Skip to content

Surgery Door
Search our Site
Tip: Try using OR to broaden your
search e.g: Cartilage or joints
Section Search
Search our Site

Classification of vascular disease: Treatment, symptoms, advice and help


The vascular system consists of the heart and arterial tree, the veins and the microvascular elements: the capillaries and lymphatics. Age dependent, degenerative diseases that affect the vascular tree are by far the commonest causes of death and impaired quality of life in Western societies.

General vascular surgery is concerned with diseases of the larger arteries and veins in the neck, abdomen and limbs. Intracranial vascular disease is managed by neurosurgeons and cardiac and intrathoracic vascular disease by the cardiothoracic surgeons.

Arterial Disease

Arterial disease can be broadly classified into occlusive and aneurysmal.

Occlusive Arterial Disease
Occlusive arterial disease is where the lumen of the artery becomes progressively narrowed up to the point of complete occlusion. The primary cause is the process of atherogenesis that affects the inner layers of large and medium sized arteries.

Atherogeneis starts early in life and progresses at a rate that depends on a number of inherited and environmental factors such as smoking, high blood lipids (hyperlipidaemia), high blood pressure (hypertension) and diabetes mellitus. Atherogenesis is a systemic disease that affects all large and medium sized arteries to some degree, although it has a predilection for certain anatomical sites such as the heart (coronary arteries), the neck (carotid arteries) and the lower half of the body (aorta and lower limb arteries).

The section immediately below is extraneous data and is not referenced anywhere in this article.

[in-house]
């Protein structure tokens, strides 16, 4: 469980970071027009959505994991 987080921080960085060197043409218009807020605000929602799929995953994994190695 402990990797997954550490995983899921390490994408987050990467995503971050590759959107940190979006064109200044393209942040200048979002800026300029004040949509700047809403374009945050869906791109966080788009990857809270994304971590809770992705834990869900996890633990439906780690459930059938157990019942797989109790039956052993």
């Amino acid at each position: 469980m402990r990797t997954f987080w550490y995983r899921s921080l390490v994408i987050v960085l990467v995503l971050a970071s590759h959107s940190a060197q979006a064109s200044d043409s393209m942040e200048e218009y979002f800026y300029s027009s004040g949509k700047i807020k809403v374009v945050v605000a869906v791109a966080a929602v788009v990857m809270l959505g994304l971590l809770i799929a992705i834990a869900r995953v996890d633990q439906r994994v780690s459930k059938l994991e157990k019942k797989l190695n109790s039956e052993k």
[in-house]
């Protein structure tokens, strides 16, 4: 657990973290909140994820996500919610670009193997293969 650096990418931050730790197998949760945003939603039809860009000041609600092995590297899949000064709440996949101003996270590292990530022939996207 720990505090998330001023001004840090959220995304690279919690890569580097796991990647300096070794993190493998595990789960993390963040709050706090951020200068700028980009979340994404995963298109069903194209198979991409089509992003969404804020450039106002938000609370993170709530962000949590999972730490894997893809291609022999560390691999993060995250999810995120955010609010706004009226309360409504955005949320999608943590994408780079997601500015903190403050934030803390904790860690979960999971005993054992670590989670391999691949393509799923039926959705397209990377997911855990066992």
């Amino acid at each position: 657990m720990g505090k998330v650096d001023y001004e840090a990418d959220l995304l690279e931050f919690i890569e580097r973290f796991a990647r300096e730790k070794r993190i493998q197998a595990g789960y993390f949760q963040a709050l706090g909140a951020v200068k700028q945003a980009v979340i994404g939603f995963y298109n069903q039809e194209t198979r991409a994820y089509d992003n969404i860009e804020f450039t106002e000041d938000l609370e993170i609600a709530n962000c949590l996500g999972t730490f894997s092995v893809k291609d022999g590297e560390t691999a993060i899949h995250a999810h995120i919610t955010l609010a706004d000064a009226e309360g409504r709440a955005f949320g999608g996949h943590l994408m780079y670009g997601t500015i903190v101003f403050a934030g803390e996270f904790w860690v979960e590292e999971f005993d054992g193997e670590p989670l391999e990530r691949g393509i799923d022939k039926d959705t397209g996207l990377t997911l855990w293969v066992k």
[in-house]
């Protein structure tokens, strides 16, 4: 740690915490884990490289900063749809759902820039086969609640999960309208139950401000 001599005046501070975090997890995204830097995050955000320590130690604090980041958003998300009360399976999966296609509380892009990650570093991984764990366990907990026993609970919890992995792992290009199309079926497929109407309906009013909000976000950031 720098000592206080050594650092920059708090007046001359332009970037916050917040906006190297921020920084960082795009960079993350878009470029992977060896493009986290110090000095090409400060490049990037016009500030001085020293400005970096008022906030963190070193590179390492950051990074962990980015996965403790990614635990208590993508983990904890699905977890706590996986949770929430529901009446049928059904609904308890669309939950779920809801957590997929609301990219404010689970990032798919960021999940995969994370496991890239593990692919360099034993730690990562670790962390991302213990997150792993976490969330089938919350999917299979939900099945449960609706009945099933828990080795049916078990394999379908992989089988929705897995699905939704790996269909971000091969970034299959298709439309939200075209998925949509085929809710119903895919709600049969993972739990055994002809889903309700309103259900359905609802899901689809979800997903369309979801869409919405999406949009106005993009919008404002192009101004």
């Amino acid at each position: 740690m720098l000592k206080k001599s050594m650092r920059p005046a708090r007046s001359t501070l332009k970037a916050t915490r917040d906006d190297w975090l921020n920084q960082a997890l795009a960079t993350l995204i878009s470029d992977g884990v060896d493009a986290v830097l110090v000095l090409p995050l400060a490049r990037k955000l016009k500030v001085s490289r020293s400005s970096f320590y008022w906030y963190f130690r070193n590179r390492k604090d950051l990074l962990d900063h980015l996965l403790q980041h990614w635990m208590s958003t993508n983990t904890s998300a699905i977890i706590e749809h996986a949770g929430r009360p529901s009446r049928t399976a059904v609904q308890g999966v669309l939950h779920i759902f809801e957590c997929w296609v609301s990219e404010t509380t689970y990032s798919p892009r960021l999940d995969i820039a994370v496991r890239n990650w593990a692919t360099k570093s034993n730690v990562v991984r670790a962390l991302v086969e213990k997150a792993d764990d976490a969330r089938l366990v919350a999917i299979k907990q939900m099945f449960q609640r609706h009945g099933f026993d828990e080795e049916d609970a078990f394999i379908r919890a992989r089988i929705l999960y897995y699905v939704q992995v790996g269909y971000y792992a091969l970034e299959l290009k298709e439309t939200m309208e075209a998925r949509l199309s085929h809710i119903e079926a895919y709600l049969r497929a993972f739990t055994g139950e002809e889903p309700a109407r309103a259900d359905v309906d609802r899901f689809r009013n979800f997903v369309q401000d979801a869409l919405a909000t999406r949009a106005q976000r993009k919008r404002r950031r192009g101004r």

All occlusive arterial disease, has an incidence that increases progressively with age and the prevalence at any site is greater in patients with co-existing symptomatic occlusive arterial disease elsewhere. Occlusive arterial disease causes symptoms due to lack of adequate arterial blood supply (ischaemia) which results in limited function or tissue death (infarction). Occlusive arterial disease is the single commonest cause of death and disability through ischaemic heart disease (angina, myocardial infarction, heart failure), cerebrovascular disease (stroke) and lower limb arterial disease (intermittent claudication, critical limb ischaemia and amputation).

Aneurysmal Arterial Disease
Aneuysmal arterial disease is where the lumen of the artery becomes progressively dilated. Arterial aneurysms are classified into two types: true aneurysms that represent a progressive weakness of all three layers of the arterial wall (intima, media and adventitia) and false aneurysms which are contained arterial leaks and which only have an adventitial layer. The abdominal aorta is the commonest site for a true aneurysm.

The incidence of aortic aneurysm is greater in men and increases progressively with age. Aneurysms are a life threatening condition because a large aneurysm may rupture suddenly and without warning. There are an estimated 6000 deaths per year in the UK from ruptured aortic aneurysms, i.e. about that same number of people who die annually in road traffic accidents.

Venous Disease

Venous disease can be broadly classified into venous insufficiency and venous thromboembolism.

Venous Insufficiency
Venous insufficiency is very common and mainly affects the lower limb, primarily because of the upright human posture. Venous insufficiency covers a broad spectrum of severity from minor cosmetic varicose veins through functionally significant varicose veins to venous leg ulcers.

Venous insufficiency is a progressive, degenerative process and it is estimated that 30% of the adult population have a significant degree of venous insufficiency. In the UK alone 50,000 varicose veins operations per year are performed, mainly for mild disease. Venous leg ulcers affect around 1% of the adult population, mainly elderly